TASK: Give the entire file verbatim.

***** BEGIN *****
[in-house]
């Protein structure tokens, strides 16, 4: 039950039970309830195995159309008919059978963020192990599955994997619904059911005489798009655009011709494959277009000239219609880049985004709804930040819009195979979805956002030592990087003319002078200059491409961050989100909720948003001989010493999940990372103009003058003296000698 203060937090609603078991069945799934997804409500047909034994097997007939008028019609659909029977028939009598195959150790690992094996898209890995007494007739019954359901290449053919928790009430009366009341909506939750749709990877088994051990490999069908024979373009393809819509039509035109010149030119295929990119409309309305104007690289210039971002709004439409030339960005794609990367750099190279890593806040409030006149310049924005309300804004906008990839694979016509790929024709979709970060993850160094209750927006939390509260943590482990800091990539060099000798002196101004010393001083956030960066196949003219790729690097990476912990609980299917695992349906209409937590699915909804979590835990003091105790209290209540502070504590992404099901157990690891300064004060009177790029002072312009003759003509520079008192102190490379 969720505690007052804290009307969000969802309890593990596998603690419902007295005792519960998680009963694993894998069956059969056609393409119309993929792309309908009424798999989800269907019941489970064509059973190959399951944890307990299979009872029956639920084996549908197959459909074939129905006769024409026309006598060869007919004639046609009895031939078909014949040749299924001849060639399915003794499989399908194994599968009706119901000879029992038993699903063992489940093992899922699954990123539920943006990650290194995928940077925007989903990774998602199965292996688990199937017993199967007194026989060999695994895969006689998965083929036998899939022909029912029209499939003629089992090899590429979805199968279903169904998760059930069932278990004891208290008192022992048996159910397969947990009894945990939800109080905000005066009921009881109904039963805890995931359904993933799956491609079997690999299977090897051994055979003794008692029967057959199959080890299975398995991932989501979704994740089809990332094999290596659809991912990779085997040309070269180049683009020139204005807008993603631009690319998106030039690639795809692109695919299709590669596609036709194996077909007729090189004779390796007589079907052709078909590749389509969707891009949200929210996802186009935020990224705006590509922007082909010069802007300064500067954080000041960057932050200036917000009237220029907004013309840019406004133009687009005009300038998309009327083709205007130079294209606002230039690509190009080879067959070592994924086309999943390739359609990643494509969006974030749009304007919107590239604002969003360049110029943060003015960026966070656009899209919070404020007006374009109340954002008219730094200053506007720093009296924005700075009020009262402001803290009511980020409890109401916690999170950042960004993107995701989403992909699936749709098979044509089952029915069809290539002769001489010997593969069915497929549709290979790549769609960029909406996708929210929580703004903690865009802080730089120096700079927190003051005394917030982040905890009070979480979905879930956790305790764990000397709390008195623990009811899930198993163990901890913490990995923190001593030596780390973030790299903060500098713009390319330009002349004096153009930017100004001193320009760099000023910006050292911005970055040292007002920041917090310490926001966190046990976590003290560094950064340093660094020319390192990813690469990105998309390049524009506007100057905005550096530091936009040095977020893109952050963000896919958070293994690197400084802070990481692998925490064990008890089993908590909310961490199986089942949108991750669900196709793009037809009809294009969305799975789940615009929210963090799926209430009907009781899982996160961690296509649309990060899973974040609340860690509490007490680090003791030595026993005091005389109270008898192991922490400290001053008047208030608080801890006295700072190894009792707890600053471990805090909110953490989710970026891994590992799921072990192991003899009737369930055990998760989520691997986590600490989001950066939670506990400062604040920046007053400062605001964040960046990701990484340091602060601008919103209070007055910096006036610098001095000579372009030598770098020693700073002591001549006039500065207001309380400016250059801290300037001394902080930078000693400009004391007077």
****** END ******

[in-house]
């Protein structure tokens, strides 16, 4: 039950039970309830195995159309008919059978963020192990599955994997619904059911005489798009655009011709494959277009000239219609880049985004709804930040819009195979979805956002030592990087003319002078200059491409961050989100909720948003001989010493999940990372103009003058003296000698 203060937090609603078991069945799934997804409500047909034994097997007939008028019609659909029977028939009598195959150790690992094996898209890995007494007739019954359901290449053919928790009430009366009341909506939750749709990877088994051990490999069908024979373009393809819509039509035109010149030119295929990119409309309305104007690289210039971002709004439409030339960005794609990367750099190279890593806040409030006149310049924005309300804004906008990839694979016509790929024709979709970060993850160094209750927006939390509260943590482990800091990539060099000798002196101004010393001083956030960066196949003219790729690097990476912990609980299917695992349906209409937590699915909804979590835990003091105790209290209540502070504590992404099901157990690891300064004060009177790029002072312009003759003509520079008192102190490379 969720505690007052804290009307969000969802309890593990596998603690419902007295005792519960998680009963694993894998069956059969056609393409119309993929792309309908009424798999989800269907019941489970064509059973190959399951944890307990299979009872029956639920084996549908197959459909074939129905006769024409026309006598060869007919004639046609009895031939078909014949040749299924001849060639399915003794499989399908194994599968009706119901000879029992038993699903063992489940093992899922699954990123539920943006990650290194995928940077925007989903990774998602199965292996688990199937017993199967007194026989060999695994895969006689998965083929036998899939022909029912029209499939003629089992090899590429979805199968279903169904998760059930069932278990004891208290008192022992048996159910397969947990009894945990939800109080905000005066009921009881109904039963805890995931359904993933799956491609079997690999299977090897051994055979003794008692029967057959199959080890299975398995991932989501979704994740089809990332094999290596659809991912990779085997040309070269180049683009020139204005807008993603631009690319998106030039690639795809692109695919299709590669596609036709194996077909007729090189004779390796007589079907052709078909590749389509969707891009949200929210996802186009935020990224705006590509922007082909010069802007300064500067954080000041960057932050200036917000009237220029907004013309840019406004133009687009005009300038998309009327083709205007130079294209606002230039690509190009080879067959070592994924086309999943390739359609990643494509969006974030749009304007919107590239604002969003360049110029943060003015960026966070656009899209919070404020007006374009109340954002008219730094200053506007720093009296924005700075009020009262402001803290009511980020409890109401916690999170950042960004993107995701989403992909699936749709098979044509089952029915069809290539002769001489010997593969069915497929549709290979790549769609960029909406996708929210929580703004903690865009802080730089120096700079927190003051005394917030982040905890009070979480979905879930956790305790764990000397709390008195623990009811899930198993163990901890913490990995923190001593030596780390973030790299903060500098713009390319330009002349004096153009930017100004001193320009760099000023910006050292911005970055040292007002920041917090310490926001966190046990976590003290560094950064340093660094020319390192990813690469990105998309390049524009506007100057905005550096530091936009040095977020893109952050963000896919958070293994690197400084802070990481692998925490064990008890089993908590909310961490199986089942949108991750669900196709793009037809009809294009969305799975789940615009929210963090799926209430009907009781899982996160961690296509649309990060899973974040609340860690509490007490680090003791030595026993005091005389109270008898192991922490400290001053008047208030608080801890006295700072190894009792707890600053471990805090909110953490989710970026891994590992799921072990192991003899009737369930055990998760989520691997986590600490989001950066939670506990400062604040920046007053400062605001964040960046990701990484340091602060601008919103209070007055910096006036610098001095000579372009030598770098020693700073002591001549006039500065207001309380400016250059801290300037001394902080930078000693400009004391007077």